Entering a new decade means that the best albums you loved in the previous decade are soon to be turning ten years old. Album anniversaries are interesting because they help you look at how that particular album shaped not only that band's fate, but also other music in the same era since its release.

Released June 6, 2000, Queens of the Stone Age's Rated R never made a huge impact on radio or MTV, though it did receive nearly universal praise and can now be considered an absolute stoner rock classic. It was ushered in at the same time when bands like Korn and Limp Bizkit were making an utter mockery of metal. QOTSA's Josh Homme had a hunch for writing perfectly stoned, and sometimes brilliantly melodic metal that sounded remarkably fresh, but wouldn't catch on in the ears of the public until their next masterpiece two years later, Songs For the Deaf.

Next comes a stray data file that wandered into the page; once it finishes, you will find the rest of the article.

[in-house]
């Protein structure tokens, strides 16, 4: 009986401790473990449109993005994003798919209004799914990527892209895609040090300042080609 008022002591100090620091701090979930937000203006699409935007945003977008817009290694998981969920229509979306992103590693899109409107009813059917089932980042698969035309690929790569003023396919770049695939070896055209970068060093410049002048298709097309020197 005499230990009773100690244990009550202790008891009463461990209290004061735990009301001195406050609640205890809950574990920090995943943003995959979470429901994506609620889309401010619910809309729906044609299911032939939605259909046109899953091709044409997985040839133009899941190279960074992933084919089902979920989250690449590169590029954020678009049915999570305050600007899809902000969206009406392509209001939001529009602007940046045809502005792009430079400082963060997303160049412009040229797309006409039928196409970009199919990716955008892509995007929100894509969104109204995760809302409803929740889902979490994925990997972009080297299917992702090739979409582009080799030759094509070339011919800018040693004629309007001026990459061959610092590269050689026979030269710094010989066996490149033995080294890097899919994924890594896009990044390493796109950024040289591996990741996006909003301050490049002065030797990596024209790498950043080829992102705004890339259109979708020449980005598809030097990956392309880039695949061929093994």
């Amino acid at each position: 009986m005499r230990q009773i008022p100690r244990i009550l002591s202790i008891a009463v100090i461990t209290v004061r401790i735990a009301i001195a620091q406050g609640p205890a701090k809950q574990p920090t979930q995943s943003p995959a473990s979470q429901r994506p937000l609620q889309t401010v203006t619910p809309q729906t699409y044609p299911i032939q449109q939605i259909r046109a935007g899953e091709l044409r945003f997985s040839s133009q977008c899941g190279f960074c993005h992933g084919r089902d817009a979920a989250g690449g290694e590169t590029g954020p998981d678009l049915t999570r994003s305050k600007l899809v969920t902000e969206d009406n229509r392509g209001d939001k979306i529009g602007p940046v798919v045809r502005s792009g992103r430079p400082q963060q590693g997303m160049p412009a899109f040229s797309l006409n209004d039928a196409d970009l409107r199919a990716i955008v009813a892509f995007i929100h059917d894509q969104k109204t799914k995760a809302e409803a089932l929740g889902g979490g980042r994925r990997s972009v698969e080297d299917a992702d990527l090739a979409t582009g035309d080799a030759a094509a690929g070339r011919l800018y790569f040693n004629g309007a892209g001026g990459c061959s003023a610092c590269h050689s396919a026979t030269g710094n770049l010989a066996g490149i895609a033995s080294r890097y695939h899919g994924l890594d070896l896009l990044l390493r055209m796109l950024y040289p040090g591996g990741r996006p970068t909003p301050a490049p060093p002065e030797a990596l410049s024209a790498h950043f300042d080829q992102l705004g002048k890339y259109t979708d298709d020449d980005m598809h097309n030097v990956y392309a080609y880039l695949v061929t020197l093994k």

Highlights of the album include the grooving Mark Lanegan sung "In the Fade" and the Björk-inspired "Better Living Through Chemistry". Here's the video for the single "The Lost art of Keeping a Secret".


Unknown said...

10 years! You are a party that makes me feel my age.

Unknown said...

And I suppose since I'm quoting lyrics from a pulp song that came out in the mid-ninties only proves the point more.

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